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If you operate a business in the Netherlands and detect soil contamination or impairment at your business site or another site, you must report this. Do you conduct activities that may contaminate or impair the soil, or do you instruct others to perform such activities? This includes activities that (may) lead to erosion, increased density, or salinisation of the soil. Then you must also report this and perform a soil survey.
Are my business activities soil-threatening?
Do your business activities cause soil-threatening substances to be released into the soil? You must take preventive measures. The Netherlands Soil Protection Guideline for Industrial Activities (NRB) describes if and how businesses need to take this. You can determine if your activities are soil-threatening with the step-by-step-plan (Stappenplan NRB) in part 3 chapter 2 of the NRB (see pdf, in Dutch).
Soil survey before your start soil-threatening activities
Do you perform activities that pose a risk to the soil? Do you for instance work with soil-threatening substances? You must have an approved soil broker carry out a soil survey before you start your business activities. This soil survey will record the soil quality at the time (baseline survey). If you end your business activities, you must have another soil survey carried out (final survey). Does the survey show that the soil was degraded or contaminated by your business activities? You must have an approved soil broker restore the soil quality. For instance, by soil remediation or reduction of soil contamination.
Combining soil surveys when buying or selling
When you buy or sell a piece of land, you can also have a soil survey performed. This serves a different purpose than a soil survey in case of contamination or for activities hazardous to the soil. These two types of surveys can be combined under certain conditions. Soil surveys are not mandatory when buying or selling land.
Notification of soil remediation or reduction of soil contamination
You must notify the provincial or municipal authority if
- you perform a soil remediation procedure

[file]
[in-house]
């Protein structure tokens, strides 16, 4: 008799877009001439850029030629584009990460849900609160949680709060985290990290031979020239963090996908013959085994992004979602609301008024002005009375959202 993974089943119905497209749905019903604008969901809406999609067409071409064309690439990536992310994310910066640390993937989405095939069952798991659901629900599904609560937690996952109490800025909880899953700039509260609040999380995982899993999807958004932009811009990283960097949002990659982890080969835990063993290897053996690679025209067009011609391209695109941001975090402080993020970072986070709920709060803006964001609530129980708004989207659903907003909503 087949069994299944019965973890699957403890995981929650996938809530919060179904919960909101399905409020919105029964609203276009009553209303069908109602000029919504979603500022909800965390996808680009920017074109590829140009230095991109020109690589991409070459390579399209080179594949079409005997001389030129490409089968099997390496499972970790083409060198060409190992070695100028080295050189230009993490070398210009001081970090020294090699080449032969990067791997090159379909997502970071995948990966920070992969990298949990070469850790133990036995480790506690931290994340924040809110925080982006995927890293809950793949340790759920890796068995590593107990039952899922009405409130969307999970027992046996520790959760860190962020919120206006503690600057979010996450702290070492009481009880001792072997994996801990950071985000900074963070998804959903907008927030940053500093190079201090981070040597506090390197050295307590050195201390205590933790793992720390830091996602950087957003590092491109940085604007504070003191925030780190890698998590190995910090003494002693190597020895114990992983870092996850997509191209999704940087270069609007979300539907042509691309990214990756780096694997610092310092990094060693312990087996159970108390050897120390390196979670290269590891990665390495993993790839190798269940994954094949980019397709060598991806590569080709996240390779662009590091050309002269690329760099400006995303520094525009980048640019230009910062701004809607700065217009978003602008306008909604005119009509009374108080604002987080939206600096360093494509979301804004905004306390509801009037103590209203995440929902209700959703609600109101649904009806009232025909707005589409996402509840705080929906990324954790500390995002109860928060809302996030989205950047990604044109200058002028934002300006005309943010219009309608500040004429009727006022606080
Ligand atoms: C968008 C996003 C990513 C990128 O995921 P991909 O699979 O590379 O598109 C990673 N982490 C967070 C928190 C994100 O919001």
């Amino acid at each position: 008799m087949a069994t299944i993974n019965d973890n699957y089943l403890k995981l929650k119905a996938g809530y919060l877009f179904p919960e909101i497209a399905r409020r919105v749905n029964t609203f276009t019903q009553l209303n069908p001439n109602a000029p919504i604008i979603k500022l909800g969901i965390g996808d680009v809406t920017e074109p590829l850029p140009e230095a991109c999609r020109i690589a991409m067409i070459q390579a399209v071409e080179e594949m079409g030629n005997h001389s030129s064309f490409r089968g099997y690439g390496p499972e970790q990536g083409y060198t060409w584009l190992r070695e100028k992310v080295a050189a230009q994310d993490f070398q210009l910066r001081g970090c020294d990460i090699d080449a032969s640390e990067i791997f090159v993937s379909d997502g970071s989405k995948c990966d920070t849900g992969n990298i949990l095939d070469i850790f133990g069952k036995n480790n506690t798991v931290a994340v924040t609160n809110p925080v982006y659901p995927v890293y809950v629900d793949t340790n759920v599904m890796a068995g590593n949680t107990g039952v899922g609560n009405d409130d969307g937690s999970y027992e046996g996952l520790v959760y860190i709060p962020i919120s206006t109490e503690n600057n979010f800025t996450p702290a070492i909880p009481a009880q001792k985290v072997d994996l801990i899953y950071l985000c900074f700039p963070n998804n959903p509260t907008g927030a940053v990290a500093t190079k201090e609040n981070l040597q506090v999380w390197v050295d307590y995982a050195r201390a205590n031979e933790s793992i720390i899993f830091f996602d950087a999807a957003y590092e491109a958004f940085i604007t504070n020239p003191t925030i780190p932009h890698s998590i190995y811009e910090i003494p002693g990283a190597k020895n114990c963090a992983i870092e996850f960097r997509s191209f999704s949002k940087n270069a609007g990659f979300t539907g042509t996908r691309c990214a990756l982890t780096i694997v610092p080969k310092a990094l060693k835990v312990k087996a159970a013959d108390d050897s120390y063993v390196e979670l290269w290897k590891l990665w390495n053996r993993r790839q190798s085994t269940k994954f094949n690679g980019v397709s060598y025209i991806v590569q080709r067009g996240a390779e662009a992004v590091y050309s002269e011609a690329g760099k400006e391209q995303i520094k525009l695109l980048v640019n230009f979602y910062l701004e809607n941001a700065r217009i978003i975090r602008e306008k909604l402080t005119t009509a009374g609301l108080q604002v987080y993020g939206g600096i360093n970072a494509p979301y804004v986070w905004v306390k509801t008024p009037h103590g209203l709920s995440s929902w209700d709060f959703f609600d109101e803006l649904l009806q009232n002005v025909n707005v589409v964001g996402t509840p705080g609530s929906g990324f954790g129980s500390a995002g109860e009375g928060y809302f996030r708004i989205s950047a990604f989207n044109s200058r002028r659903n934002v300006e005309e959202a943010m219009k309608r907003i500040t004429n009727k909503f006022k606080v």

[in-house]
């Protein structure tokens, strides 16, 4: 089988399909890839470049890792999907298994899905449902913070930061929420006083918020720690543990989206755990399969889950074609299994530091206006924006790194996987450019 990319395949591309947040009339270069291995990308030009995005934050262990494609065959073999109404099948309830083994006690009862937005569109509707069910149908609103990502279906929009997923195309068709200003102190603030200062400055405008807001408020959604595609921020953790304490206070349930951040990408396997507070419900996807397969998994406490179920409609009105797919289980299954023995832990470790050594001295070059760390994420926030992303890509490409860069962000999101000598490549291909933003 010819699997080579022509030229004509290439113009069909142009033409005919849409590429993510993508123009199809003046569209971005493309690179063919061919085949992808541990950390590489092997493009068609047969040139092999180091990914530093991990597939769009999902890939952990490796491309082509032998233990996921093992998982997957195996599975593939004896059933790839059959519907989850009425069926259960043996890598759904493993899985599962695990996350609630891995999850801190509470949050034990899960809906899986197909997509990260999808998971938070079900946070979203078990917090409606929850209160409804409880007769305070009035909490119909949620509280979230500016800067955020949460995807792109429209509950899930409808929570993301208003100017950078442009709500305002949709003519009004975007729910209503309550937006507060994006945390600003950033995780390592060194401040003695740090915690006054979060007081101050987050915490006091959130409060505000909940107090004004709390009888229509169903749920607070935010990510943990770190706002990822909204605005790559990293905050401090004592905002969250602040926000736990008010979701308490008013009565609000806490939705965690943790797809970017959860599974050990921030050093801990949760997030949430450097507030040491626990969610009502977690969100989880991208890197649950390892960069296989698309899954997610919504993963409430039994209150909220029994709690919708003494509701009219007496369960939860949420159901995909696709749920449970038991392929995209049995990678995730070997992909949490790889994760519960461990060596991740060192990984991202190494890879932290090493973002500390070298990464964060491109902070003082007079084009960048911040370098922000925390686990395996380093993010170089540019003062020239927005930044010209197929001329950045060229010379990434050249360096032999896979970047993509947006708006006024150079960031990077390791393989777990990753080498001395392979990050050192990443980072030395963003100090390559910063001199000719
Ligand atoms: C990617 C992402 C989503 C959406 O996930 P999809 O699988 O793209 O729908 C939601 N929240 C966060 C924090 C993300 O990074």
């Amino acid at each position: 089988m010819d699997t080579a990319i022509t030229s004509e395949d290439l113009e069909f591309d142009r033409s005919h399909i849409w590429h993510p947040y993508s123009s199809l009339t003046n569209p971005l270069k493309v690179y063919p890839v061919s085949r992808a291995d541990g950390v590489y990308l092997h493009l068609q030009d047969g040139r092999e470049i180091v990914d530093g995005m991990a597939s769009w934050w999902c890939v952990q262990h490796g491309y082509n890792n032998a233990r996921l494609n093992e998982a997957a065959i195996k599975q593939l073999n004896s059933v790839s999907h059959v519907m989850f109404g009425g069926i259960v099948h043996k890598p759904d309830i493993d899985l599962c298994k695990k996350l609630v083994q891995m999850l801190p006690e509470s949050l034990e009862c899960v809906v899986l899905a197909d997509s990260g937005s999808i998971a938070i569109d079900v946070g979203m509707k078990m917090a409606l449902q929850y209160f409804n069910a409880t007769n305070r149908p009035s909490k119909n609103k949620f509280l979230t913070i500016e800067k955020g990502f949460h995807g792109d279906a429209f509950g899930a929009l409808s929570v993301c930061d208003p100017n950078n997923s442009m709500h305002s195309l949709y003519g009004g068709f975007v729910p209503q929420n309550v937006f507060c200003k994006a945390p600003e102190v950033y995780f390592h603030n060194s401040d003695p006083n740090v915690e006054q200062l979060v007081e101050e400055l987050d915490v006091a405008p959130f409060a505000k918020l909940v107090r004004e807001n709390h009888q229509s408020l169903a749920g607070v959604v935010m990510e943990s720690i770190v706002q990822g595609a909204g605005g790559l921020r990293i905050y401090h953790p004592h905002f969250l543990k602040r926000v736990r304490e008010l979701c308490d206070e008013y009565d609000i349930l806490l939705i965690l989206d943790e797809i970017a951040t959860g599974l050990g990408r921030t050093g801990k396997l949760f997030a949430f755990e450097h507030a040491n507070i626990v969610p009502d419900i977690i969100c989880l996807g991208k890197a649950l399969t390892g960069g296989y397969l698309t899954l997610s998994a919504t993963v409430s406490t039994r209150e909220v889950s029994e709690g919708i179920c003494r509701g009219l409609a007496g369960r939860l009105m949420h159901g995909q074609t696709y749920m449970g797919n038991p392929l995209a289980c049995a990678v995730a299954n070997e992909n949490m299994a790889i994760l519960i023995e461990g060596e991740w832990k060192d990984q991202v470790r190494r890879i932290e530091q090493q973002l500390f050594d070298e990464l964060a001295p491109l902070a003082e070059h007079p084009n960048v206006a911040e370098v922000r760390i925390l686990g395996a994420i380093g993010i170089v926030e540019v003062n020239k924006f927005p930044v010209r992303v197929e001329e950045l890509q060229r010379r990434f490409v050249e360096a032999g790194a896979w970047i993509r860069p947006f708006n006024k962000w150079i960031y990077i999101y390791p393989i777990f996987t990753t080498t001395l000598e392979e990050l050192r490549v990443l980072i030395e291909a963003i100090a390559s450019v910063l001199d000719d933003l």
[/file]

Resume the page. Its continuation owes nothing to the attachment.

- you perform activities that reduce soil contamination
- you move heavily contaminated soil
You do not have to notify if you can reasonably assume that the contamination is not serious, ánd:
- the amount of contaminated soil is less than 50 m3;
- the amount of contaminated ground water is less than 1,000 m3; or
- you temporarily move soil that is not heavily contaminated, and you intend to move it back
Please contact your municipality to find out if you have to notify the provincial authority or the municipal authority.
BUS notification (BUS-melding) for simple remediations
You can report straightforward and comparable remediations that can be completed in a short period to the competent authority Wbb (bevoegd gezag Wbb) via the so-called BUS notification (BUS-melding). BUS stands for Besluit uniforme saneringen, and in English: Decree on harmonised remediation. This notification procedure is simplified and shorter than the regular notification procedure.
Which authority you report to depends on the location of the remediation. The Dutch government provides an overview of the competent authorities and their contact information (Contactgegevens bevoegde overheden Wet bodembescherming, pdf, in Dutch).
You have to start your soil remediation within 1 year after applying for the BUS notification. You can find more information on the BUS notification (in Dutch) on the website of the Dutch government.
Online application procedure via Message Box
At the province of Noord-Brabant you can apply for the following permits also via Message Box: the BUS notification, the notification of soil remediation or reduction of soil contamination, the notification of soil contamination or soil impairment and the notification of soil contamination by thin manure. Message Box is a secure email system that enables you as an entrepreneur to exchange digital messages with Dutch government agencies.